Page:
History of the Guitar
The guitar has become one of the world’s most popular instruments. In all its different varieties, guitar is used in everything from American rock music to French gypsy jazz to Indonesian dangdut music. So where did the guitar come from? The history of the guitar turns out to be just as diverse as its current usage.
The guitar belongs to a family of instruments called “chordophones”, meaning that it uses vibrating strings stretched between two points. This ties the guitar to a very very long history of chordophones going back thousands of years. The oldest known evidence of instruments with strings stretched across thin necks goes back to ancient Mesopotamia almost 5000 years ago.
A bit closer to home, the guitar can be tied to the Middle Eastern oud, introduced to Spain by the Moors in the 8th century. Various lute-type instruments like the oud became popular throughout Europe up through the Renaissance period (14th-17th centuries A.D.) and into the Baroque period (17th-18th centuries A.D.).
More Recent Ancestors
A major influence on what we know today as the guitar is the Spanish vihuela of the 15th and 16th centuries. It had six pairs of strings, similar to today’s 12-string guitar, and was almost tuned like a modern guitar. The vihuela and lute went on to give birth to the four-course (four pairs of strings) Renaissance guitar and eventually the five-course Baroque guitar, both of which were popular in Spain, Italy, Portugal, and France.
The early Romantic guitar was next on the scene, showing up in the 1770s, strung with six single strings rather than pairs of strings. This is the guitar of Sor, Giuliani, Aguado, and Carulli, for you classical guitar nerds out there. This is also the guitar that Beethoven is quoted to have said was “an orchestra in itself” after seeing Giuliani perform in Vienna.
Nowadays, there are three basic kinds of guitars (and many variations of each!). These are the Classical Guitar, the Acoustic Guitar, and the Electric Guitar. I always thought of them as being very spread out in age, mostly because of the kind of music played on each, but that turns out to not be true. They’re actually not that far off from each other.
The history of the guitar can in some ways be seen as a long journey to go “up to 11″, trying different designs to get more volume. The modern classical guitar that we know today is largely based on the designs of Spanish guitar-making genius Antonio Torres Jurado in the 19th century. His design helped allow the guitar to project sound better than its smaller-bodied predecessors, though it would probably still sound pretty quiet by today’s standards. Classical guitars were originally strung with gut strings and had a bone bridge, but today use nylon strings and a plastic bridge saddle.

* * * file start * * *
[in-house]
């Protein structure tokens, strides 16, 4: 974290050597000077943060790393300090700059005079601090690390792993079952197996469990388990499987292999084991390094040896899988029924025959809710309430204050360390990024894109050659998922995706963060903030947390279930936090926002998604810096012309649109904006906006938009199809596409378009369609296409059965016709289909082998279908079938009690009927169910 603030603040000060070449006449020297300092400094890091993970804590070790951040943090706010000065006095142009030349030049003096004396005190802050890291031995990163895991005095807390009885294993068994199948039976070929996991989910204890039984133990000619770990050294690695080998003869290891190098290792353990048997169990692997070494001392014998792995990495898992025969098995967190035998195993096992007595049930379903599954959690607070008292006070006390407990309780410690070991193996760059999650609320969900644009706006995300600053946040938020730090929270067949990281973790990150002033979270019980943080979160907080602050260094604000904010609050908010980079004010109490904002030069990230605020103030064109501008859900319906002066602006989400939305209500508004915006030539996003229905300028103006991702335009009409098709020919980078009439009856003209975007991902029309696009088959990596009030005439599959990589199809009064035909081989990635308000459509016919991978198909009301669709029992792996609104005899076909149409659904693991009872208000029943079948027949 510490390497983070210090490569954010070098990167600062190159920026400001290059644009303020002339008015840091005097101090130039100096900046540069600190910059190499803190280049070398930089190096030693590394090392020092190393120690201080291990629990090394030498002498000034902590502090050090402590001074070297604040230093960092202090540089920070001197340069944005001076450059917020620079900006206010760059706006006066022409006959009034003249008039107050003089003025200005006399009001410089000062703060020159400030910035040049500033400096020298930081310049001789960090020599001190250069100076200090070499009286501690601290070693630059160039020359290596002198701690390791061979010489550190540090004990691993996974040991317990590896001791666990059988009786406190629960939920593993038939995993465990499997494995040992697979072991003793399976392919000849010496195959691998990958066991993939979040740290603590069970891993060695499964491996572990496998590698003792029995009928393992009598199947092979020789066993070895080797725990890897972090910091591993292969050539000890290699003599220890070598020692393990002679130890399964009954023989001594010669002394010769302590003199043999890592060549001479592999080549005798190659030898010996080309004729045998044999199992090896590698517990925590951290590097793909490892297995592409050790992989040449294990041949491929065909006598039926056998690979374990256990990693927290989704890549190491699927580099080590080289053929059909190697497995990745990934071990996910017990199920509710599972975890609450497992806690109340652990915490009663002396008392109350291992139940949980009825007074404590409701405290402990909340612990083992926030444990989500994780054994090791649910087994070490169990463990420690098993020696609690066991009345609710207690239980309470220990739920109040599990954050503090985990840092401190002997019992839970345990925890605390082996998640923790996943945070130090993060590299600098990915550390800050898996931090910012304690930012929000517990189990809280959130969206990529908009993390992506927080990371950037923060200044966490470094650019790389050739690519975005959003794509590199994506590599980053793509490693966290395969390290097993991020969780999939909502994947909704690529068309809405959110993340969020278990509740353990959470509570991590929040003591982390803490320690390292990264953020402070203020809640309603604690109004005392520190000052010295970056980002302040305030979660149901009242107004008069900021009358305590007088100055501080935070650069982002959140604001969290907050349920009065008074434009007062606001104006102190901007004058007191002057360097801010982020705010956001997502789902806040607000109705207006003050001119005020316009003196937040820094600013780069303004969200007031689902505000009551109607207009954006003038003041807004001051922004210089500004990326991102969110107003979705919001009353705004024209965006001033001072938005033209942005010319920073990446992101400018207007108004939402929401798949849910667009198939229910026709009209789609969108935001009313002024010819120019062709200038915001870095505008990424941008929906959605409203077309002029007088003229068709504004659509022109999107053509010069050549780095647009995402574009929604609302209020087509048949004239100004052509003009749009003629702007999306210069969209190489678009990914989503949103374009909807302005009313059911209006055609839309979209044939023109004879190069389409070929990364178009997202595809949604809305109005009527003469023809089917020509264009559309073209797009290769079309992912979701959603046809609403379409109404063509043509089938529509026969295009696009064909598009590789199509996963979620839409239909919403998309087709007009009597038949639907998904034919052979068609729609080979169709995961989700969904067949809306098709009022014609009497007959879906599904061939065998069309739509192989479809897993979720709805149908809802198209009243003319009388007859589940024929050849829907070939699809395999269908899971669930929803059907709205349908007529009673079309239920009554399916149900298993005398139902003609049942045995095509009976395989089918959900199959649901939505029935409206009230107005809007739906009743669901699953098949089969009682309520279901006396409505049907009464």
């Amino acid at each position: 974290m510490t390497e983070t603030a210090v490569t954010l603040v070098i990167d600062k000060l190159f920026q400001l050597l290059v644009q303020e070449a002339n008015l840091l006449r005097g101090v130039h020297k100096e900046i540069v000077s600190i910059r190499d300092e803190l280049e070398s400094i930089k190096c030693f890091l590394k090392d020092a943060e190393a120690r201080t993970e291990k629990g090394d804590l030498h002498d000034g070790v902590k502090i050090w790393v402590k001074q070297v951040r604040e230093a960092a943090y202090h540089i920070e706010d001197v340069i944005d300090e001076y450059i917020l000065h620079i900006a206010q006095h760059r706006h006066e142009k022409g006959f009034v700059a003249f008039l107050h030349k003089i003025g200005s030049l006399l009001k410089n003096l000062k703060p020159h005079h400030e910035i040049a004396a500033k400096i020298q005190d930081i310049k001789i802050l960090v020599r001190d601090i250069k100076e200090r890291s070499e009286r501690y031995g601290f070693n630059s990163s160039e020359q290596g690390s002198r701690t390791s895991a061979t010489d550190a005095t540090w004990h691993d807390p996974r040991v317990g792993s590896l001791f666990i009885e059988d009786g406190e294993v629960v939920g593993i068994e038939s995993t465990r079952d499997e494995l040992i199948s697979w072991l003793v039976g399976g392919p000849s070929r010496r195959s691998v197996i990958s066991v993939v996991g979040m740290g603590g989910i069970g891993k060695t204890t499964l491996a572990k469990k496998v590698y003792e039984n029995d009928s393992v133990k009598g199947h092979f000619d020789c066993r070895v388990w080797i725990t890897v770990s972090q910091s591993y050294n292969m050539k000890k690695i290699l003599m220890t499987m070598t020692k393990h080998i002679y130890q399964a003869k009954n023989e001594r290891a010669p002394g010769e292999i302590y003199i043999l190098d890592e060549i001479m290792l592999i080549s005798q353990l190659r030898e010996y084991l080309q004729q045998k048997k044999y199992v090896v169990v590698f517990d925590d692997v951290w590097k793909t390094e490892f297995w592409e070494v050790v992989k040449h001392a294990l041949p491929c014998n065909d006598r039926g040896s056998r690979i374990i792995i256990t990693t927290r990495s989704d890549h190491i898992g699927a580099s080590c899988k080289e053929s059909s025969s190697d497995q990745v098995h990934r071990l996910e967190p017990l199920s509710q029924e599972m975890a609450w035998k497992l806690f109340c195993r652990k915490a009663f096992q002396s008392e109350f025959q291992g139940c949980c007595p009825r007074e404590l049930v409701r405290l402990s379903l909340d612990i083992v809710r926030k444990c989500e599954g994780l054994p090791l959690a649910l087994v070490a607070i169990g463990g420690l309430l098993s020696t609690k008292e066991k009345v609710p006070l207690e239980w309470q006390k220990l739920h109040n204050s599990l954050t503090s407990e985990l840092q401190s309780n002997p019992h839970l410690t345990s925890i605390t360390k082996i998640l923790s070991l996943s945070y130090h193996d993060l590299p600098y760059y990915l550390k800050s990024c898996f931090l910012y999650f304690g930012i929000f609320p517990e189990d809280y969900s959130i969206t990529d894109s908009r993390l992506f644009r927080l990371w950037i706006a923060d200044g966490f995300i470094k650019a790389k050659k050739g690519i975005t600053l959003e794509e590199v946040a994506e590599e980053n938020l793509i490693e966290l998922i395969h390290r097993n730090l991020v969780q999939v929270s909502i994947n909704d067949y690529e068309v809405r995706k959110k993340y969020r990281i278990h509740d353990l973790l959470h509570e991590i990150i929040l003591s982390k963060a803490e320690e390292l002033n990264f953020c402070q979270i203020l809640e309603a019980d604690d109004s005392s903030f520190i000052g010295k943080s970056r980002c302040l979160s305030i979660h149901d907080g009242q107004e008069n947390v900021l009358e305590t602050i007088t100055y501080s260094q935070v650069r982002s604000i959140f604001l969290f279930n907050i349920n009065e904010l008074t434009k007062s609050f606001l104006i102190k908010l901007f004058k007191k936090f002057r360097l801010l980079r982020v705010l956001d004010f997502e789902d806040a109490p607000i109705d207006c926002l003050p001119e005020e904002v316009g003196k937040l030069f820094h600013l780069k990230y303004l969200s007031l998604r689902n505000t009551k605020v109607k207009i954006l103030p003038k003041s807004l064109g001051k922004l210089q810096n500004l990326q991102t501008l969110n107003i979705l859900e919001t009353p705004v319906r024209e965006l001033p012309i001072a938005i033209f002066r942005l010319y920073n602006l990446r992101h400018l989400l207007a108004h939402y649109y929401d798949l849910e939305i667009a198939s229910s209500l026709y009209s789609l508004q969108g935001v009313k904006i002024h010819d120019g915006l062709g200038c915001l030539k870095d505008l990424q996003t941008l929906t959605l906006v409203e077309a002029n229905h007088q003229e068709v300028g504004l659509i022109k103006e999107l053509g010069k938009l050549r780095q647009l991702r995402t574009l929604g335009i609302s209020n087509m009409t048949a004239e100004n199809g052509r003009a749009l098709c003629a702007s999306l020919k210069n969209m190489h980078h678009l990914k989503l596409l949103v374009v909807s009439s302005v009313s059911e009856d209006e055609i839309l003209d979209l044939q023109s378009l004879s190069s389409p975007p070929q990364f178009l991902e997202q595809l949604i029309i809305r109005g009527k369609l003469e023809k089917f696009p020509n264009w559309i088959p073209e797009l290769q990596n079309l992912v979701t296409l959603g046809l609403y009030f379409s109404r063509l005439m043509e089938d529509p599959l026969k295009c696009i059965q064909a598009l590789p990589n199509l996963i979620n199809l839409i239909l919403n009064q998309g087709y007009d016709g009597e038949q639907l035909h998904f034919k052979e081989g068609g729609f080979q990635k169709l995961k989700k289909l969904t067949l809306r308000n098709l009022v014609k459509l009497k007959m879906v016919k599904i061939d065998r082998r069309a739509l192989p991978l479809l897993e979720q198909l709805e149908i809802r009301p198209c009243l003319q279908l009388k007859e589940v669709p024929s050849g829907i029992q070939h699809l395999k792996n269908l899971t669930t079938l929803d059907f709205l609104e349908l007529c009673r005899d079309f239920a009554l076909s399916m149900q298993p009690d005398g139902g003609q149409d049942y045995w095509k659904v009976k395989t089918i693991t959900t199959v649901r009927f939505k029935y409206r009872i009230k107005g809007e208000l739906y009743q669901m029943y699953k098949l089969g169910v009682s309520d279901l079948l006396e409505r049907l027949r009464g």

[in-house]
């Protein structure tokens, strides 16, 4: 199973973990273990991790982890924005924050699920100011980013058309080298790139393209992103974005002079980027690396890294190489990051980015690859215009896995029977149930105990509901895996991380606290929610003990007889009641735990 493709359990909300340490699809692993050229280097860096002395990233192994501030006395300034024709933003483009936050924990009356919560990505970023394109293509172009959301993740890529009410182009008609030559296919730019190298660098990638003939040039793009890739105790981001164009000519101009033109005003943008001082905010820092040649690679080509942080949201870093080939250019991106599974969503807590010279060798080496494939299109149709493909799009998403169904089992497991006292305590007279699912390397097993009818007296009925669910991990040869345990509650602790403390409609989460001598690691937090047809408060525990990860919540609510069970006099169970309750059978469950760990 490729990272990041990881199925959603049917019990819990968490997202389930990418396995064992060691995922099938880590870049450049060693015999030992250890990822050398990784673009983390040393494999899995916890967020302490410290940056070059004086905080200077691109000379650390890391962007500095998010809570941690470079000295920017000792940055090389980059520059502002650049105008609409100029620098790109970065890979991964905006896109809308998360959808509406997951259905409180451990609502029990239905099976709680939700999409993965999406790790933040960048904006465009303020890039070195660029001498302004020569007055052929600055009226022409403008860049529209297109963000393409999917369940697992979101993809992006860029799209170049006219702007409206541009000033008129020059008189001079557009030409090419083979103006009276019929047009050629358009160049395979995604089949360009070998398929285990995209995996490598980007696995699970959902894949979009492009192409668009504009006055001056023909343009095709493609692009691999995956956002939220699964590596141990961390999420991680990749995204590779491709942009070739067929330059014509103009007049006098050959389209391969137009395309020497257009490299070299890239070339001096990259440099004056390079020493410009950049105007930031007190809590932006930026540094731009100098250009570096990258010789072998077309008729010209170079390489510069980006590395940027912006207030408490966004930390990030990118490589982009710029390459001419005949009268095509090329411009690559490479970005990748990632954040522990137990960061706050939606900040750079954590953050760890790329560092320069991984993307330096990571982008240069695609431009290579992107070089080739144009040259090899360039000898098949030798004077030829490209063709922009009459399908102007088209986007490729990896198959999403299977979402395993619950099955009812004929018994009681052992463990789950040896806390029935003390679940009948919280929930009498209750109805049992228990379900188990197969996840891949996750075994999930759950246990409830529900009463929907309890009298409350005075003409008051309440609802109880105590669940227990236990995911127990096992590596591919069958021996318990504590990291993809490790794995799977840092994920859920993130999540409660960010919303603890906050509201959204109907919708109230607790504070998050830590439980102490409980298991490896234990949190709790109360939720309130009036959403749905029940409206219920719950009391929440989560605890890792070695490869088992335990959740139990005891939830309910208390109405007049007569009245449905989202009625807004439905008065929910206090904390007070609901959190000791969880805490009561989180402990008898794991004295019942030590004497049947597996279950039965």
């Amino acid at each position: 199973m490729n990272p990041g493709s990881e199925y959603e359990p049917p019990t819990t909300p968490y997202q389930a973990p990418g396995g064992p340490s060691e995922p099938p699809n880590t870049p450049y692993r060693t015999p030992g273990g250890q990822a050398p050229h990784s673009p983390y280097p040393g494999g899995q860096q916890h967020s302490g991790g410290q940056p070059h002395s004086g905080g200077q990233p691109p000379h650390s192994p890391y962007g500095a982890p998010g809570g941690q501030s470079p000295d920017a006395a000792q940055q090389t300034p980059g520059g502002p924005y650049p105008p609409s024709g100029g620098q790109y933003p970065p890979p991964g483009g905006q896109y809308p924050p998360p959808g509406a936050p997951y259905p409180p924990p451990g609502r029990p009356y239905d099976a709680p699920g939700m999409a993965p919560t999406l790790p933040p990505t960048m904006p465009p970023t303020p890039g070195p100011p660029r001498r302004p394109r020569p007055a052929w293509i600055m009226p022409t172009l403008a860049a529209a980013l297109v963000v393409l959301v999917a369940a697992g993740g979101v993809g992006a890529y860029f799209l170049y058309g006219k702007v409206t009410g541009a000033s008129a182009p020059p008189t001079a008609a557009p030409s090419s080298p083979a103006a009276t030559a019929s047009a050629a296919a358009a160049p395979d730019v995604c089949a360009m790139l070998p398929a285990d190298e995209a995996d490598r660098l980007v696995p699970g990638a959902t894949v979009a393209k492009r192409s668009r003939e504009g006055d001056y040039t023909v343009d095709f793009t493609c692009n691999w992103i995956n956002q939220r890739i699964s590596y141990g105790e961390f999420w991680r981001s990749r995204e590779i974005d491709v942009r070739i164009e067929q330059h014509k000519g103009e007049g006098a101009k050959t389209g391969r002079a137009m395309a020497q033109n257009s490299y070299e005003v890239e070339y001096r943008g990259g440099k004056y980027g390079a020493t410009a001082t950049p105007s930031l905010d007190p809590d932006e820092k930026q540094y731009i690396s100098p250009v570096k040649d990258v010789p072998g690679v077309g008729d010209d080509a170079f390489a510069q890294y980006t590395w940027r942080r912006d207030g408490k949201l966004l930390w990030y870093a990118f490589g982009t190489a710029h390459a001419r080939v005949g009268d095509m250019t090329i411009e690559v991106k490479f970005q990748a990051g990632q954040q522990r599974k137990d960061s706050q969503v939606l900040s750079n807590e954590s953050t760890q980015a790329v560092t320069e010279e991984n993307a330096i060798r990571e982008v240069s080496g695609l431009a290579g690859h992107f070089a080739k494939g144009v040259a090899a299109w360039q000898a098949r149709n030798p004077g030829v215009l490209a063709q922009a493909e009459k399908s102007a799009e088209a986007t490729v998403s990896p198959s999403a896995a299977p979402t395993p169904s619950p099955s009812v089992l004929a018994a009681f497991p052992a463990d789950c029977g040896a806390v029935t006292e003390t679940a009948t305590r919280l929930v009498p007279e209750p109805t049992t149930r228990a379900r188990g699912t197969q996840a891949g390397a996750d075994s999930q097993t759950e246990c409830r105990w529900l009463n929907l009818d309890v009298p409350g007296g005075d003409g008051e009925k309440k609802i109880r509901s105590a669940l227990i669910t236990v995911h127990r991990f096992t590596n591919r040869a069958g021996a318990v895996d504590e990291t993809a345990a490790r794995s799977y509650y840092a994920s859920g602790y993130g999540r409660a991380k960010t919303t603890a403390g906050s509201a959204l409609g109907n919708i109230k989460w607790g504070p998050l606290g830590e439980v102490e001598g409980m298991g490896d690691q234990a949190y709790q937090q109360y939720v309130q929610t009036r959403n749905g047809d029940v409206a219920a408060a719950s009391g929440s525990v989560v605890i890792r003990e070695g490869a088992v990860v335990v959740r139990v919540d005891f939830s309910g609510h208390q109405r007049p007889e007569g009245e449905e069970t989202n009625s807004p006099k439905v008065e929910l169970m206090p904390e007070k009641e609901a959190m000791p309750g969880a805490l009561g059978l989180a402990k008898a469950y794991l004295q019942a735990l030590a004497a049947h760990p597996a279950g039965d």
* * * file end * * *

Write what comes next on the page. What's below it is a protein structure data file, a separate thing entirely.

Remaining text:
Also in the 19th century, German guitar maker Christian Frederick Martin moved to the U.S. and started C.F. Martin & Company in 1833. Martin guitars made popular what’s known as the X-brace. This strengthened the guitar in a way that allowed it to handle the much higher tension of steel strings, which became popular in the first couple of decades of the 20th century. Steel strings gave the guitar more volume than its previous gut strings. Voila, the flat-top acoustic guitar.
Not long after steel strings were introduced, people started toying around with ways to get even more sound from the guitar electronically in the 1920s. Credit for the first electric guitar design is generally given to Hawaiian guitarist George Beauchamp and electronics engineer Adolph Rickenbacker in 1931. Their design basically involved taking a steel-string acoustic and attaching magnets and coiled copper wire as pickups. The amplification that this gave the guitar allowed jazz guitarists of the 1930s to finally be heard alongside blaring horn sections. No longer did guitarists have to simply bang away on accompanying chords in hopes of being heard, but now the guitar could be a melodic instrument too. Guitar legend Charlie Christian took advantage of this new technology, showing just what the guitar was capable of as a solo instrument.
Unfortunately, acoustic guitars with pickups tended to feedback a ton. So in 1940, Les Paul designed the solid-body electric guitar, which wasn’t nearly as heavy and basically didn’t create feedback. Since then electric guitars have continued to develop in design and technology, as have acoustic and classical guitars. Players and luthiers continue to try out different materials, different looks, different numbers of strings, and any other sort of variation that creativity can come up with. With 8-string guitars becoming particularly popular, there’s no telling what the guitar will look like in a few decades or what sort of music will be possible.